She asks him for pity, and he refuses to give her any.

Interestingly we learn about how Tsubasa ended up in the familial situation she is in thanks to this too:

“You never found out who your biological father was,
your mother committed suicide,
you got passed from family to family all over the place,
you failed to create any bonds with your step-parents
and thus grew up in a cold household,
but you still tried to force yourself to be a normal girl
and – of all things – THAT’S what you succeeded at.”
– Koyomi

Koyomi says some other flowery phrases, and his message boils down to telling Tsubasa that no matter what happens and no matter what she does, it’s not going to change the past, it’s not going to reconcile all of the hard times she lived through.

“Don’t make an Oddity your excuse.
Don’t use misfortune as a springboard to growth.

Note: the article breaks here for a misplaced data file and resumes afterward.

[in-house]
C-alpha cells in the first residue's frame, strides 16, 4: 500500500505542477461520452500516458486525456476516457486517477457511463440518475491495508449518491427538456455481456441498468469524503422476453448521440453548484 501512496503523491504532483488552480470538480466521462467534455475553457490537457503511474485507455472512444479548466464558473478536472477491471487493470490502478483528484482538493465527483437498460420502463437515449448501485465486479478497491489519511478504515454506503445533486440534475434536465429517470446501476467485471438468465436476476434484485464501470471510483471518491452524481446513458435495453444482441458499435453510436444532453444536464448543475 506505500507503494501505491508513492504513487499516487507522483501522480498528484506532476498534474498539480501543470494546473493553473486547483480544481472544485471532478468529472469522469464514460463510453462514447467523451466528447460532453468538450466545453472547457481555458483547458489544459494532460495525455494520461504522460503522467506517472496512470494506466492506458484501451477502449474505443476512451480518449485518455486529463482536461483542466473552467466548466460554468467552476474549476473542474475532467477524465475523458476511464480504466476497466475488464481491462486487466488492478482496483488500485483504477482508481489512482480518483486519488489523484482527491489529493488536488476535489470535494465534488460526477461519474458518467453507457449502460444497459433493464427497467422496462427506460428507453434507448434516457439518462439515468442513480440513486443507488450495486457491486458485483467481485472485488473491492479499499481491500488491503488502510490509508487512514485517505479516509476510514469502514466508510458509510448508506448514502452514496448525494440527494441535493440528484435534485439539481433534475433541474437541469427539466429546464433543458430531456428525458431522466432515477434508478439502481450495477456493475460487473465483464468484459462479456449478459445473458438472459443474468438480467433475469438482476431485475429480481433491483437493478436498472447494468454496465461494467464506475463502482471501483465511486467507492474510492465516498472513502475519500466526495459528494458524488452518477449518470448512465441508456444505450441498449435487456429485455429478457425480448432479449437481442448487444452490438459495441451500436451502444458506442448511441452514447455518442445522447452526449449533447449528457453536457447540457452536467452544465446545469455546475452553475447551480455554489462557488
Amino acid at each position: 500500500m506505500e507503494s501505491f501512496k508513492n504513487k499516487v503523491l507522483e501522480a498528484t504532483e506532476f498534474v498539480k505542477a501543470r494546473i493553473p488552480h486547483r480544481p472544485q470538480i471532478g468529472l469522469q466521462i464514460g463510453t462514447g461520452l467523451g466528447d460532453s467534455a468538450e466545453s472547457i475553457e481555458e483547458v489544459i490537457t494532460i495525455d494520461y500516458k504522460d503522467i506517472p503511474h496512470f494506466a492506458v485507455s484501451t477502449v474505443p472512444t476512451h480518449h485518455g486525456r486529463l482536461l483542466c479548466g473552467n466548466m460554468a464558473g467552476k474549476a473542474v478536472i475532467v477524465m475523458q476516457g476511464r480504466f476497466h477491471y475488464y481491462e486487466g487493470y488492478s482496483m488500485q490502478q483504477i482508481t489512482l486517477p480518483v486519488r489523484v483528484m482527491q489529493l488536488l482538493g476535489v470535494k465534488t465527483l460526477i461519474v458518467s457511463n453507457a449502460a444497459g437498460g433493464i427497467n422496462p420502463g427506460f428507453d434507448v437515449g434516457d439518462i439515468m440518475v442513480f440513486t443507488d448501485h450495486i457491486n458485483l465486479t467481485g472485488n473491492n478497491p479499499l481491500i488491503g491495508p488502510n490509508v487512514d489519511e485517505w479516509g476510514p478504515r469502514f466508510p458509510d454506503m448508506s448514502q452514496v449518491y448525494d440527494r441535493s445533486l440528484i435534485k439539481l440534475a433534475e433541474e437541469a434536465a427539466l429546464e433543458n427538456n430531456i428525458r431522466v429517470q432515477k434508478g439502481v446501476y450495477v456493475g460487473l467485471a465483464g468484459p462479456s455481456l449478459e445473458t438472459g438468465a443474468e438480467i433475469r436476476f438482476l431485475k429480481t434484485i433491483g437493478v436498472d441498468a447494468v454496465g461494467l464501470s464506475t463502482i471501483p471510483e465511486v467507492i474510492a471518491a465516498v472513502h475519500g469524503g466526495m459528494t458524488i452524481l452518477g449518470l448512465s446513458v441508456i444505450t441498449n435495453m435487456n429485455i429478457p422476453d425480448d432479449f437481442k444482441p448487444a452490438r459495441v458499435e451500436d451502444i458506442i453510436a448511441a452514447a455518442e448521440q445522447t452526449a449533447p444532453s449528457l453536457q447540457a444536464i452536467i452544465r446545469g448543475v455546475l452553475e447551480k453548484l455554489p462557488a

At the end of the day, you’re basically just hurting yourself.”
– Koyomi

He’s dead on with this, and I don’t know if it’s because he realized the nature of Black Hanekawa, or if it’s something else. After it’s all over, Oshino mentions that after she had attacked her parents, the meddlecat should have left her, as her wish had been fulfilled. But Tsubasa wished for the meddlecat to stay with her so strongly that she pulled it back in and absorbed it even more.

Which is why she is called “Black Hanekawa” and not “meddlecat”. She has become something beyond just a human afflicted with a meddlecat.

Koyomi managed to identify that Tsubasa was hiding behind the meddlecat, and basically having a temper tantrum through it. An excuse for her to show her dark side, while maintaining the purity of her human side.

Wrapping Up…

I’ll just mention one last point here, although really there is much more I could potentially write about.